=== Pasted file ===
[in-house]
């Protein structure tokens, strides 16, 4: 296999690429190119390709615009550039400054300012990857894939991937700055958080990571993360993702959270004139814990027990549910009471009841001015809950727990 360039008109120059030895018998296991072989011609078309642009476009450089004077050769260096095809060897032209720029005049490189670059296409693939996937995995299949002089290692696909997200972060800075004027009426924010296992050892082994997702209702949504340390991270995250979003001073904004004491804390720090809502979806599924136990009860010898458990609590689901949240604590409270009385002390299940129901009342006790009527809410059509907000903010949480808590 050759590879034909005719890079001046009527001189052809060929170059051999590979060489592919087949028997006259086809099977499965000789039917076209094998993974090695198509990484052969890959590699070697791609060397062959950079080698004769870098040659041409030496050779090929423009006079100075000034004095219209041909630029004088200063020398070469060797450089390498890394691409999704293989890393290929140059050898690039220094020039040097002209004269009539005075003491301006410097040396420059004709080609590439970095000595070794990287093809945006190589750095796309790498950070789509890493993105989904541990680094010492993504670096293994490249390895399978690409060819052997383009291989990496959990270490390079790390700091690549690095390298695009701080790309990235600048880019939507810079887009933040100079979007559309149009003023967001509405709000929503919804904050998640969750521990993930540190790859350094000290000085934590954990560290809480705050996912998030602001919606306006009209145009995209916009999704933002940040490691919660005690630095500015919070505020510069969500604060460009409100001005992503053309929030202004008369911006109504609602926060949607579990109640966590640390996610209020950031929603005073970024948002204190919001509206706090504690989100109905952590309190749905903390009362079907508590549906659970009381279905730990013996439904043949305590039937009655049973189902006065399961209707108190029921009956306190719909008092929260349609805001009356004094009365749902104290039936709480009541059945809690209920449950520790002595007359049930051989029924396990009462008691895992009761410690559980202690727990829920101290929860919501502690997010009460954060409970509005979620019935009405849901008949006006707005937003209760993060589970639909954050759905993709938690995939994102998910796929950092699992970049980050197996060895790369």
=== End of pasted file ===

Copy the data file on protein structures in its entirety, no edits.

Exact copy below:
[in-house]
């Protein structure tokens, strides 16, 4: 296999690429190119390709615009550039400054300012990857894939991937700055958080990571993360993702959270004139814990027990549910009471009841001015809950727990 360039008109120059030895018998296991072989011609078309642009476009450089004077050769260096095809060897032209720029005049490189670059296409693939996937995995299949002089290692696909997200972060800075004027009426924010296992050892082994997702209702949504340390991270995250979003001073904004004491804390720090809502979806599924136990009860010898458990609590689901949240604590409270009385002390299940129901009342006790009527809410059509907000903010949480808590 050759590879034909005719890079001046009527001189052809060929170059051999590979060489592919087949028997006259086809099977499965000789039917076209094998993974090695198509990484052969890959590699070697791609060397062959950079080698004769870098040659041409030496050779090929423009006079100075000034004095219209041909630029004088200063020398070469060797450089390498890394691409999704293989890393290929140059050898690039220094020039040097002209004269009539005075003491301006410097040396420059004709080609590439970095000595070794990287093809945006190589750095796309790498950070789509890493993105989904541990680094010492993504670096293994490249390895399978690409060819052997383009291989990496959990270490390079790390700091690549690095390298695009701080790309990235600048880019939507810079887009933040100079979007559309149009003023967001509405709000929503919804904050998640969750521990993930540190790859350094000290000085934590954990560290809480705050996912998030602001919606306006009209145009995209916009999704933002940040490691919660005690630095500015919070505020510069969500604060460009409100001005992503053309929030202004008369911006109504609602926060949607579990109640966590640390996610209020950031929603005073970024948002204190919001509206706090504690989100109905952590309190749905903390009362079907508590549906659970009381279905730990013996439904043949305590039937009655049973189902006065399961209707108190029921009956306190719909008092929260349609805001009356004094009365749902104290039936709480009541059945809690209920449950520790002595007359049930051989029924396990009462008691895992009761410690559980202690727990829920101290929860919501502690997010009460954060409970509005979620019935009405849901008949006006707005937003209760993060589970639909954050759905993709938690995939994102998910796929950092699992970049980050197996060895790369």